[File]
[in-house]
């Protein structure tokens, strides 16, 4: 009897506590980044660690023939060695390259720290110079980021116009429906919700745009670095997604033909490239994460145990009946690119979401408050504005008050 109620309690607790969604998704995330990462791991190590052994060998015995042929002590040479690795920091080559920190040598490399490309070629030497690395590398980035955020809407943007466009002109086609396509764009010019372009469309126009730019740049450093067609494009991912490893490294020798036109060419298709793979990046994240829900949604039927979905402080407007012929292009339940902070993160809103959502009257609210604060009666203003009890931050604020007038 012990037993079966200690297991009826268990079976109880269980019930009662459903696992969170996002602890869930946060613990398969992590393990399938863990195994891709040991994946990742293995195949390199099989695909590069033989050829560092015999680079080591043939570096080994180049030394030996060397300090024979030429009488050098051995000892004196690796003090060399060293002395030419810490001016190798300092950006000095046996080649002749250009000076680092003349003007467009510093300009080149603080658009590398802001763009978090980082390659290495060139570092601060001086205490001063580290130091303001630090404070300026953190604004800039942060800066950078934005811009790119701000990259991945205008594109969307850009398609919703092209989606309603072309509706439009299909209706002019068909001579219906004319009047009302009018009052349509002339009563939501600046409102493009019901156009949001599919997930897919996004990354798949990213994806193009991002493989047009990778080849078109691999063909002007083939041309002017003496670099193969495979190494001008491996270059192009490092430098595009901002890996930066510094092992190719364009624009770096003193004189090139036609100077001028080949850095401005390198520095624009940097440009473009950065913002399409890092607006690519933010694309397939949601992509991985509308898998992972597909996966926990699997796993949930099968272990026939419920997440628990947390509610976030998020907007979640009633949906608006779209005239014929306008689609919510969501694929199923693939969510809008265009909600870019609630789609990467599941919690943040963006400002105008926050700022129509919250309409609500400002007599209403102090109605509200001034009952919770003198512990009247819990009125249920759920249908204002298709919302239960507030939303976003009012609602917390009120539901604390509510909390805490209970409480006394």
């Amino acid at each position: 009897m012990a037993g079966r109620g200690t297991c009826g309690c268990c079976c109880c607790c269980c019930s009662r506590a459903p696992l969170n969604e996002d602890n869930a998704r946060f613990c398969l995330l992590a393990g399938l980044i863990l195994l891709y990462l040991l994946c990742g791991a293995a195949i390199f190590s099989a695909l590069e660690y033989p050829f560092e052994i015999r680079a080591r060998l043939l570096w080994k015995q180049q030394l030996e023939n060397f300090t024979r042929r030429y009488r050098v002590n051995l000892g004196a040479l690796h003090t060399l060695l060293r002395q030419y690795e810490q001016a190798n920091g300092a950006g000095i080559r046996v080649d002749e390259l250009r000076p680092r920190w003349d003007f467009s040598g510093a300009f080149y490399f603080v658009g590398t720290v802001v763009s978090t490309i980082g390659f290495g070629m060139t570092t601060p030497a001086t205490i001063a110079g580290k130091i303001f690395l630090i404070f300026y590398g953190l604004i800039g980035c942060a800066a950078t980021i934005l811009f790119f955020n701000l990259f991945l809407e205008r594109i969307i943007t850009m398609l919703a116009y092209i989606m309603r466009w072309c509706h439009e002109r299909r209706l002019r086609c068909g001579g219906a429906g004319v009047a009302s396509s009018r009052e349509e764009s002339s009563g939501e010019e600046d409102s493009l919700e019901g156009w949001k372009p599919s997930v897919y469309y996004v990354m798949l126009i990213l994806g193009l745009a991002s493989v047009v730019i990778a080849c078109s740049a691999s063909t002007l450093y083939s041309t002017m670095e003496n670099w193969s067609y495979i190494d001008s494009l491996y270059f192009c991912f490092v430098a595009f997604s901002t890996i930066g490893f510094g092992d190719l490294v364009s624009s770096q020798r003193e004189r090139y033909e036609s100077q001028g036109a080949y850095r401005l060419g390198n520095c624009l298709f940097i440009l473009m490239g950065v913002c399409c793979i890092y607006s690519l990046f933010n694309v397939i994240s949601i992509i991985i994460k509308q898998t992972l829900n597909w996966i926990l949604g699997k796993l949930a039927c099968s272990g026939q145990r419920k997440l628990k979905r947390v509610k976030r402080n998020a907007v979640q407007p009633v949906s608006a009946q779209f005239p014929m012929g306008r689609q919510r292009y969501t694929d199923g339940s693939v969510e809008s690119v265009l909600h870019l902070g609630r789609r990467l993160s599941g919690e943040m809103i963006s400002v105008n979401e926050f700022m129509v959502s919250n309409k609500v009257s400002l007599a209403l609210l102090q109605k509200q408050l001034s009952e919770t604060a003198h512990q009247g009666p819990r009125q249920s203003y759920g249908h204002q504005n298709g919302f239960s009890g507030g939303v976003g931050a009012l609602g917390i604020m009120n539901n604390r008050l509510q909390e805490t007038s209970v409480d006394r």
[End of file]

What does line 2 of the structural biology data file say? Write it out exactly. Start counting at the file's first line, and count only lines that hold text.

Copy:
């Protein structure tokens, strides 16, 4: 009897506590980044660690023939060695390259720290110079980021116009429906919700745009670095997604033909490239994460145990009946690119979401408050504005008050 109620309690607790969604998704995330990462791991190590052994060998015995042929002590040479690795920091080559920190040598490399490309070629030497690395590398980035955020809407943007466009002109086609396509764009010019372009469309126009730019740049450093067609494009991912490893490294020798036109060419298709793979990046994240829900949604039927979905402080407007012929292009339940902070993160809103959502009257609210604060009666203003009890931050604020007038 012990037993079966200690297991009826268990079976109880269980019930009662459903696992969170996002602890869930946060613990398969992590393990399938863990195994891709040991994946990742293995195949390199099989695909590069033989050829560092015999680079080591043939570096080994180049030394030996060397300090024979030429009488050098051995000892004196690796003090060399060293002395030419810490001016190798300092950006000095046996080649002749250009000076680092003349003007467009510093300009080149603080658009590398802001763009978090980082390659290495060139570092601060001086205490001063580290130091303001630090404070300026953190604004800039942060800066950078934005811009790119701000990259991945205008594109969307850009398609919703092209989606309603072309509706439009299909209706002019068909001579219906004319009047009302009018009052349509002339009563939501600046409102493009019901156009949001599919997930897919996004990354798949990213994806193009991002493989047009990778080849078109691999063909002007083939041309002017003496670099193969495979190494001008491996270059192009490092430098595009901002890996930066510094092992190719364009624009770096003193004189090139036609100077001028080949850095401005390198520095624009940097440009473009950065913002399409890092607006690519933010694309397939949601992509991985509308898998992972597909996966926990699997796993949930099968272990026939419920997440628990947390509610976030998020907007979640009633949906608006779209005239014929306008689609919510969501694929199923693939969510809008265009909600870019609630789609990467599941919690943040963006400002105008926050700022129509919250309409609500400002007599209403102090109605509200001034009952919770003198512990009247819990009125249920759920249908204002298709919302239960507030939303976003009012609602917390009120539901604390509510909390805490209970409480006394």